Scott Gray (email@example.com)
Fri, 10 Nov 2000 00:24:22 -0500 (EST)
On Thu, 9 Nov 2000, John Axtell wrote:
> There is nothing inherently wrong with a system, as the public school system,
> existing to meet the needs of those people who wish to participate in that
> system. What is wrong is that it is the ONLY FREE educational option for most of
> our citizens. I really believe that when we get vouchers for every child, and
> yes I believe someday that will happen, the majority of parents will choose to
> send their children to what is today called the "public school". But vouchers
> will give those that want an alternative the choice.
> What is important, in my opinion, is that we work to have public money go to
> vouchers for private, non sectarian, schools. Such a program is totally legal
> and would support programs such as the SVM. I also think it is important to work
> against any national testing program. One size does not fit all.
Personally, I don't mind very much that public schools exist. I don't
mind the fact that some of my money goes to a system that I consider silly
and useless -- that is the case with many programs that my tax dollars pay
into. What I _do_ think is worth fighting are truancy laws. If we get
rid of truancy laws, then market forces will _really_ be able to play --
because people won't _have_ to go to school when school doesn't make sense
As to the voucher solution... I don't think that it solves the
fundamental problem -- the assault on the basic first ammendment right to
freedom of assembly and to freedom from any "official truth" conducted by
the state through truancy laws.
I worry, in particular, that government regulation will follow the money.
It's only natural -- once I start paying for something I naturally claim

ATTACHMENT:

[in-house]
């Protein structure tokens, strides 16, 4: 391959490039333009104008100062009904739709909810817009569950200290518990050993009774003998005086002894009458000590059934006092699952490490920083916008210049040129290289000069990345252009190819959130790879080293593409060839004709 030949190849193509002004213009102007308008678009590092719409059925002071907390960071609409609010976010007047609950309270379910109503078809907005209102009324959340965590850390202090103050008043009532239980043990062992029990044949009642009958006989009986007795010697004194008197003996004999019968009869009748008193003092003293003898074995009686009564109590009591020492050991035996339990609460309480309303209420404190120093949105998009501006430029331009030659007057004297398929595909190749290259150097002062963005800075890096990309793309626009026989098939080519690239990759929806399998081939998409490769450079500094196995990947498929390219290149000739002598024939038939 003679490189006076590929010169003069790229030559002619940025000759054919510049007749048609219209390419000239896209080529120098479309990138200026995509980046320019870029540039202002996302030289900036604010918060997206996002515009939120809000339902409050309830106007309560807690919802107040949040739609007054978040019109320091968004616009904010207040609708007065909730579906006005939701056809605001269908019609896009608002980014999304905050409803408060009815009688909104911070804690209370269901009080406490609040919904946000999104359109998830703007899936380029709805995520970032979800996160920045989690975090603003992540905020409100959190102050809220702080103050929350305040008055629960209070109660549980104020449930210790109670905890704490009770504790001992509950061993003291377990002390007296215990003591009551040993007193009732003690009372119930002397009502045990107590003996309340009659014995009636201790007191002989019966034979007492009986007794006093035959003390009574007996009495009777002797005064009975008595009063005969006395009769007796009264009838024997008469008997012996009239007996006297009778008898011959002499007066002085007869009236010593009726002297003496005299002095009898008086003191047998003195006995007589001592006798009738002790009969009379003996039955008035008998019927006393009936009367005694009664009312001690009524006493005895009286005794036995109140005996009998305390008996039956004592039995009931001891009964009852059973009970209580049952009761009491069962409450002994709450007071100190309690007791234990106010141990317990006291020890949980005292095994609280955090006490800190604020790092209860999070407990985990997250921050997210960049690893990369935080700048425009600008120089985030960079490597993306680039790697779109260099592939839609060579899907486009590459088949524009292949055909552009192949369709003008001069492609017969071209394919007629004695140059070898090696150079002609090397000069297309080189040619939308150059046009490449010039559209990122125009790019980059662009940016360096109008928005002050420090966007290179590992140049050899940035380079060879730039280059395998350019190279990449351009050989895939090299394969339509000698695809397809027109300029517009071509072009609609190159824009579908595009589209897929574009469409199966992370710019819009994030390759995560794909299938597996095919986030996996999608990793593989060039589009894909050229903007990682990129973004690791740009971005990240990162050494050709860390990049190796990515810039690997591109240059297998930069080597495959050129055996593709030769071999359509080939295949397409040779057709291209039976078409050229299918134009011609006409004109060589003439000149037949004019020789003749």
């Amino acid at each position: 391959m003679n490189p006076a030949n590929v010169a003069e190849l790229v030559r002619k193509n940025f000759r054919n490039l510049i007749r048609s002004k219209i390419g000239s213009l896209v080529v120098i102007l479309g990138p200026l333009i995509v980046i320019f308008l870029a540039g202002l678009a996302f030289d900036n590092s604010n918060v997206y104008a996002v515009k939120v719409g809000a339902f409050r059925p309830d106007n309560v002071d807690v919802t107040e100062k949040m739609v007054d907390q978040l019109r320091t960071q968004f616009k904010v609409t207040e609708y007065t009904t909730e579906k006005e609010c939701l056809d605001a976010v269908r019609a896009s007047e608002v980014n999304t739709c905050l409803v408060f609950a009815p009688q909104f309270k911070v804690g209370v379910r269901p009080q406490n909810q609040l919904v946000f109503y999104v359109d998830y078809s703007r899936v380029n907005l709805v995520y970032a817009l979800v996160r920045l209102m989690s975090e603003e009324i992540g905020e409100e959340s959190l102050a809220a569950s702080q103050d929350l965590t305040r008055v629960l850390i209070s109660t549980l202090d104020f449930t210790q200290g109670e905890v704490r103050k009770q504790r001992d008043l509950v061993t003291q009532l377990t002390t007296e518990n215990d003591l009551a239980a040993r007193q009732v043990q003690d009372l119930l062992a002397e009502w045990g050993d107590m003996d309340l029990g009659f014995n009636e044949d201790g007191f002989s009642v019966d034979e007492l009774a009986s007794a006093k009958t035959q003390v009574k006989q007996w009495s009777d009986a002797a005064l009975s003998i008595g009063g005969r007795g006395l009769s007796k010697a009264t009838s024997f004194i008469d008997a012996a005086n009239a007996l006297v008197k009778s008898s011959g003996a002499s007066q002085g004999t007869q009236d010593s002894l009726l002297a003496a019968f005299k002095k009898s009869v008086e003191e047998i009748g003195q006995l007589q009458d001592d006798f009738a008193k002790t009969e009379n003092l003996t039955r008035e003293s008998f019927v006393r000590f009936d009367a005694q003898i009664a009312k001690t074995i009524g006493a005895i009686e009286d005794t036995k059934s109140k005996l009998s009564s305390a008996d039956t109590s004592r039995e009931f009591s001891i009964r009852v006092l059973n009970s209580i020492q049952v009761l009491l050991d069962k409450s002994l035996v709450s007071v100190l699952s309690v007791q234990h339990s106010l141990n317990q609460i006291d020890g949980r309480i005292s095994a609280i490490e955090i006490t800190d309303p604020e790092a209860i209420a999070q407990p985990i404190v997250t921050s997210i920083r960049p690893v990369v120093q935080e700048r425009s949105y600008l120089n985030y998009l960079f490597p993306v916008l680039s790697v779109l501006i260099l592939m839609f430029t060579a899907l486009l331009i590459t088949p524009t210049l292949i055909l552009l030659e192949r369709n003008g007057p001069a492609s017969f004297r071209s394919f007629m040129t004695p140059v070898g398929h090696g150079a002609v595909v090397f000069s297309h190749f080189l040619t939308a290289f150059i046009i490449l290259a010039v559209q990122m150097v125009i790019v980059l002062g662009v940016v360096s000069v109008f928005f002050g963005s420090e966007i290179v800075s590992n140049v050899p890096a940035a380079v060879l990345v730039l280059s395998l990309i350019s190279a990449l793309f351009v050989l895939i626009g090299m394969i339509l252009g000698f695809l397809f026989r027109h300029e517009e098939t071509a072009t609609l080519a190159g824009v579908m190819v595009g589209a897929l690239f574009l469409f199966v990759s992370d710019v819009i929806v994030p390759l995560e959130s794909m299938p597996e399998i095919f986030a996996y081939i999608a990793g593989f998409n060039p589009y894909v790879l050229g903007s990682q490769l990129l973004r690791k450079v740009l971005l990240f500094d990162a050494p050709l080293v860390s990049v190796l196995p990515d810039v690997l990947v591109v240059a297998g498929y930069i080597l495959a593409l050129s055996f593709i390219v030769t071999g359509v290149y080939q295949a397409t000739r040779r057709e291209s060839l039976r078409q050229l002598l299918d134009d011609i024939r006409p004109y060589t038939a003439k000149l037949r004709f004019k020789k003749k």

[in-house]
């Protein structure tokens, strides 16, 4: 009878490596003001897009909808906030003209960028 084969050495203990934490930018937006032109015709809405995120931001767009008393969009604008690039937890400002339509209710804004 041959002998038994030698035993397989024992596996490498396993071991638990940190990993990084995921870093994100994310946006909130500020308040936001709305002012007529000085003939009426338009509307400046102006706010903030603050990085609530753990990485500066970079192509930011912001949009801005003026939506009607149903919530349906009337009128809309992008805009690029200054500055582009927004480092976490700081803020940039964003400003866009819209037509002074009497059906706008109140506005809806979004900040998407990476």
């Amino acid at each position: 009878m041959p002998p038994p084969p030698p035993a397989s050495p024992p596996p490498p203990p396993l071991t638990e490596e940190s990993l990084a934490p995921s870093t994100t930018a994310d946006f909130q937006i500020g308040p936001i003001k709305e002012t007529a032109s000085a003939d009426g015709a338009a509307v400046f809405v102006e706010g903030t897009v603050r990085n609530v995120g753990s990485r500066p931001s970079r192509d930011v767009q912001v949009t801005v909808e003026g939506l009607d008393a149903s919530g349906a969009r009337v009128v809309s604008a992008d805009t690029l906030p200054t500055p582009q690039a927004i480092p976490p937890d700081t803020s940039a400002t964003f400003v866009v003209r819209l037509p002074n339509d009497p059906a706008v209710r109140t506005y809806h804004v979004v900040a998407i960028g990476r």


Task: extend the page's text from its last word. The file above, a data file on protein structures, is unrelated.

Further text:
the right to oversee that thing and make sure that it does the job I'm
paying for. Of _course_ the state will expect schools that take _state_
money away from _state_ schools to live up (or down) to particular
What kinds of standards would eventually creep in once vouchers can be
used to pay for private schools? Probably that the adults will have to be
licensed by the state, probably standardized tests will have to be taken
by the kids at least once every few years a la the MCAS tests, kids would
probably be forbidden from engaging in commerce during the school day, and
the schools curriculum goals will have to be expressly stated and it will
have to be demonstrated that students acheive those goals. Every one of
those requirements makes _sense_ given the standard definition of school
if state money is going into schools and any _one_ of those standards
could close a school like Sudbury Valley. In other words, I fear that if
the state pays for _all_ schools, then _all_ schools will begin to
resemble state schools.
--Scott David Gray
reply to: firstname.lastname@example.org
A government system of education in Prussia is not inconsistent with the
theory of Prussian society, for there all wisdom is supposed to be lodged
in the government. But the thing is wholly inadmissible here . . .
because, according to our theory, the people are supposed to be wiser than
the government. Here, the people do not look to the government for light,
for instruction, but the government looks to the people. The people give
the law to the government. To entrust, then, the government with the
power of determining the education which our children shall receive is
entrusting our servant with the power to be our master. This fundamental
difference between the two countries, we apprehend, has been overlooked by
the board of education and its supporters.
-- Orestes Brownson
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